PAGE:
The Agriculture Complex in Washington D.C.
On April 12th 1861, Confederate troops fired on Fort Sumter.   Northern troops retreated in disorder after the first Battle of Manassas, VA on July 21, 1861.   During 1862, Grant captured two forts in Kentucky, the ironclads (Monitor and Merrimack) fought to a draw, the Union fleet under Farragut captured New Orleans, and the Union was determined to move forward by enacting legislation that fulfilled three of Lincoln's campaign promises.   In a six week period in 1862, the People's Department (the Department of Agriculture) was established, the Homestead Act was passed, and the Morrill Land Grant Act became law.   The Department of Agriculture started with 9 employees and was housed in the basement of the Patent Office.   Lincoln signed the Land Grant Act on July 2, 1862, which had a major impact on education in the United States and around the world.


Construction was started on the first building to house the Department of Agriculture in 1868.   This picture was taken in the mid-1880's.   The original photograph is an albumen print in a format known as a cabinet card, and is about the size of a modern postcard.

James Wilson became the Secretary of Agriculture in 1893, and served 16 years.   His 16 years has been the longest term in history.   In 1904, he requested 2.6 million dollars to build a new office building for USDA.   Congress provided him with 1.5 million dollars, and he proceeded to build the East and West wings of the Administration building (these wings have the reddish rooves in the picture below).   His thinking was that Congress wouldn't leave the building without the center portion and would appropriate the other 1.1 million dollars that he had requested.   It was 23 years later when the center section was built.

USDA is currently housed in 4 buildings adjoining the Mall in Washington, DC.   There is a large complex in Beltsville, MD which includes the Ag Library.   In addition, there are hundreds of USDA service centers all around the country.   The view, to the right, was taken from atop the Washington Monument and shows the 4 buildings.   The South Agriculture Building is the building in the center of the picture with 7 parallel wings, and two arches over Independance Avenue used for foot traffic between the South and Administration buildings.   It was the largest office building in the world until the Pentagon was built.

The Cotton Annex is located diagonally across the street from the furthest away corner of the South Building, and is barely visible in this picture.

The historic Auditors Building (which is what most employees know it as) is the red brick building at the lower right and is now home of the Forest Service.   It's official name is The Sidney R. Yates Federal Building and dates back to the 1870's.

Prior to the Civil War, United States paper currency was issued by commercial banks though out the Nation. The Bureau of Printing and Engraving was established in 1861 by President Lincoln’s Treasury Secretary, Salmon P. Chase, to help fund the war effort through the issue of Federal notes. By 1878, the Bureau had outgrown its quarters on the top floor of the Treasury Building. Plans were drawn up and funding appropriated for a “plain, substantial fireproof building” at the corner of 14th and B Streets in the southwest quadrant of Washington, D.C.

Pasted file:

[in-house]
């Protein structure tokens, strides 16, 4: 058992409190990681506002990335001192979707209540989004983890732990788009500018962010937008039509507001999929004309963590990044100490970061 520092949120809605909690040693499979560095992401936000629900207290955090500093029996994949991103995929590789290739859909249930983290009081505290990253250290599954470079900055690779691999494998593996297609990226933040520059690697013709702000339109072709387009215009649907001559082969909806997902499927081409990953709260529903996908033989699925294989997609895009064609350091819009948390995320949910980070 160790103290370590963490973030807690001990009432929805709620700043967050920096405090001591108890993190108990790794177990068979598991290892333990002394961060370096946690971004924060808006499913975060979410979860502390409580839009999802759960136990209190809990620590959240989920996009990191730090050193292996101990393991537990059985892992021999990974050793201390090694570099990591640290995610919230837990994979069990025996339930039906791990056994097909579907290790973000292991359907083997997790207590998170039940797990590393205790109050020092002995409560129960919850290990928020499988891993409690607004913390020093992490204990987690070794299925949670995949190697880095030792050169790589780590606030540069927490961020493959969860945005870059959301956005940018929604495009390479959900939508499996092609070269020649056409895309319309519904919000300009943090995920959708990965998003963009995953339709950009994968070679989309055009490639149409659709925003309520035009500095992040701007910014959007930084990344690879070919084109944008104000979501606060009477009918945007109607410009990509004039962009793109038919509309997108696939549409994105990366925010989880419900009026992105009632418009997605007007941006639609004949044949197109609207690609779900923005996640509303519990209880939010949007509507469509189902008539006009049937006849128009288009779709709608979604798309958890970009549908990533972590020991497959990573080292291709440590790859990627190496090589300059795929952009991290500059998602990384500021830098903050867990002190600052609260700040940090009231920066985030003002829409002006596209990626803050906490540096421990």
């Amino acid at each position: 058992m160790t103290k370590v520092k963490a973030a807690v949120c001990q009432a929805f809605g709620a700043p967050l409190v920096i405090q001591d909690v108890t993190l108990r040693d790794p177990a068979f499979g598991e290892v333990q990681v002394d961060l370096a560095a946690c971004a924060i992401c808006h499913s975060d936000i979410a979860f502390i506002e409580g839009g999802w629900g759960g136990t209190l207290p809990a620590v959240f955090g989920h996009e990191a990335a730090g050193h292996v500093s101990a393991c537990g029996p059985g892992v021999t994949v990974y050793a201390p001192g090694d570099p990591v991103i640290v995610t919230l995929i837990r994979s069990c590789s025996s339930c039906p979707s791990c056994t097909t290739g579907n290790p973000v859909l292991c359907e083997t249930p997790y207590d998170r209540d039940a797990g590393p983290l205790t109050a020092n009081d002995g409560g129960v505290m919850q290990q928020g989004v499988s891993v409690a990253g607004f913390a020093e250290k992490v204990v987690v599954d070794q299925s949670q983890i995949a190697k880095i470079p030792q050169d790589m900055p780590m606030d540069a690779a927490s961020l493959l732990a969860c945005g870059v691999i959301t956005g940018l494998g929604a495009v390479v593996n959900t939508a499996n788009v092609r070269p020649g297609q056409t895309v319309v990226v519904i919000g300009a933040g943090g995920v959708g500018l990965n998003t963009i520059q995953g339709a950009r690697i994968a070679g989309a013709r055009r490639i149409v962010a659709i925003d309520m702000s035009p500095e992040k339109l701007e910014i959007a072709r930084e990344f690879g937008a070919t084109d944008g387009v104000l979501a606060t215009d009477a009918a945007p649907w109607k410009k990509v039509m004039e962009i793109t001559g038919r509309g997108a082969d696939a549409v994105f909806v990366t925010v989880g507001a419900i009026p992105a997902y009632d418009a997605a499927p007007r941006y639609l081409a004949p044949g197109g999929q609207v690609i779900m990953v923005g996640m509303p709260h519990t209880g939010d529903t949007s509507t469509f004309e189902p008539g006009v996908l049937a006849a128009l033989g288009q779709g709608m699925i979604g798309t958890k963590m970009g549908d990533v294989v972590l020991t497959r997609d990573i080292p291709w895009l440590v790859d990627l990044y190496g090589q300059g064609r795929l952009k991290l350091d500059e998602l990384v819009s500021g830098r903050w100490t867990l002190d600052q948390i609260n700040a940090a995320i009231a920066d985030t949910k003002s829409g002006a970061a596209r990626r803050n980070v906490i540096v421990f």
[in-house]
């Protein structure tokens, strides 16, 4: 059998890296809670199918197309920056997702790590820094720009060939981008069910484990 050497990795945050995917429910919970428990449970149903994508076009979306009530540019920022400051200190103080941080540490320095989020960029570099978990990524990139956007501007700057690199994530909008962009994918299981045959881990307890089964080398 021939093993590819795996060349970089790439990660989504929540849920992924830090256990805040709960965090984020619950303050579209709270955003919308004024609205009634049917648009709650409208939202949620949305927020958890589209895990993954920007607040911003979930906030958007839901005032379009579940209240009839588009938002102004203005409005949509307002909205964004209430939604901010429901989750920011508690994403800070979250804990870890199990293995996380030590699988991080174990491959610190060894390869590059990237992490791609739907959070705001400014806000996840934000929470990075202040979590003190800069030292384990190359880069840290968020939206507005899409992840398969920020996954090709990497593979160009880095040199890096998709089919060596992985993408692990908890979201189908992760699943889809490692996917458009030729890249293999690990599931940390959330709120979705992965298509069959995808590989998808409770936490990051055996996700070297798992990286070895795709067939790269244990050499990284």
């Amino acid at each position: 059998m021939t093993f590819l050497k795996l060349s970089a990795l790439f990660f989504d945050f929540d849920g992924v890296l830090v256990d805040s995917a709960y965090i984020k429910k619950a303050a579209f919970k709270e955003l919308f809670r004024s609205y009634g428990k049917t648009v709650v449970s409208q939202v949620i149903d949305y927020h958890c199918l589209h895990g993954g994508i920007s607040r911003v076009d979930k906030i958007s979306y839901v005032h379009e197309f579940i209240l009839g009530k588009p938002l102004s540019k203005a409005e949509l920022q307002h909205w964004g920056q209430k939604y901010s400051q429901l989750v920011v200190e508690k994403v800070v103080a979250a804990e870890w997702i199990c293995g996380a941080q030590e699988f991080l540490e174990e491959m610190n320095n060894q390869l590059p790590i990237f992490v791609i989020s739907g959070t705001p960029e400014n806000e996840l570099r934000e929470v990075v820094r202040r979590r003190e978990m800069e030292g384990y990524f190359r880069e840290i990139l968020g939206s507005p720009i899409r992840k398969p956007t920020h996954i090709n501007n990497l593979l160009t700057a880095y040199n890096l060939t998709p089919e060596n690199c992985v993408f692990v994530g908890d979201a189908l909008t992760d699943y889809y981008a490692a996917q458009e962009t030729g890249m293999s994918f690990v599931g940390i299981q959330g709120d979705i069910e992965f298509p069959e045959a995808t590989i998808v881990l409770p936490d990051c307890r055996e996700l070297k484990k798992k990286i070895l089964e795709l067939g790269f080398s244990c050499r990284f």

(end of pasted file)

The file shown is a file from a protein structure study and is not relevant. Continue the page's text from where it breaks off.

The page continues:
James B. Hill, the Treasury Department’s Supervising Architect, designed the red brick building in the Romanesque style. The concrete foundation was poured on September 27, 1878, and the Bureau moved in between June and July 6, 1880. During the 1880’s, the building functioned as a printing and engraving factory, with visitors watching money being made from behind wire screens. Electrical lighting was installed in 1888 to supplement existing gas lighting. By 1890, the Bureau was again outgrowing its quarters and several additions were added over the years. The Bureau continued to grow and in 1911 construction of a new building began. The red brick building was vacated by the Bureau in 1914.

Sidney R. Yates Representative Sidney R. Yates from the Ninth Congressional District of Illinois, was born in Chicago, Illinois, in 1909. The sixth and last child of Russian immigrants, Yates completed his undergraduate studies at the University of Chicago in 1931 and went on to receive a law degree from the University of Chicago Law School in 1933. As a college student, Yates was renowned as a basketball player with a nearly perfect sense of timing and was selected for All Big Ten honors. He worked as an assistant general for the Illinois Commerce Commission and then went into private practice. Yates served in the U.S Navy During World War II.

Yates was first elected to the U.S House of Representatives in 1948 and served there continuously until 1963. That same year, after an impressive challenge to the tenure of Senator Everett Dirksen, President John F. Kennedy appointed Yates as Ambassador to the United Nations on the Trusteeship Council, where he worked with Adlai Stevenson. In September 1964, he left this position to run again for Congress. He was reelected as the representative for the Ninth District and continued to serve until his retirement at the close of the 105th Congress at the age of eighty-nine.


Below is another view of the Administration Building.   It was completed in 1930, and is currently known as the Jamie L. Whitten Federal Building.   This picture was taken in 1934.


On April 27, 1935, President Franklin D. Roosevelt put ink to paper to create the Soil Conservation Service. Because of what happened on that day, Americans and people the world over now enjoy the benefits that can only come from healthy and productive natural resources.

   Started Sept. 28, 2000 and last updated July 1, 2006 by Owen P. Lee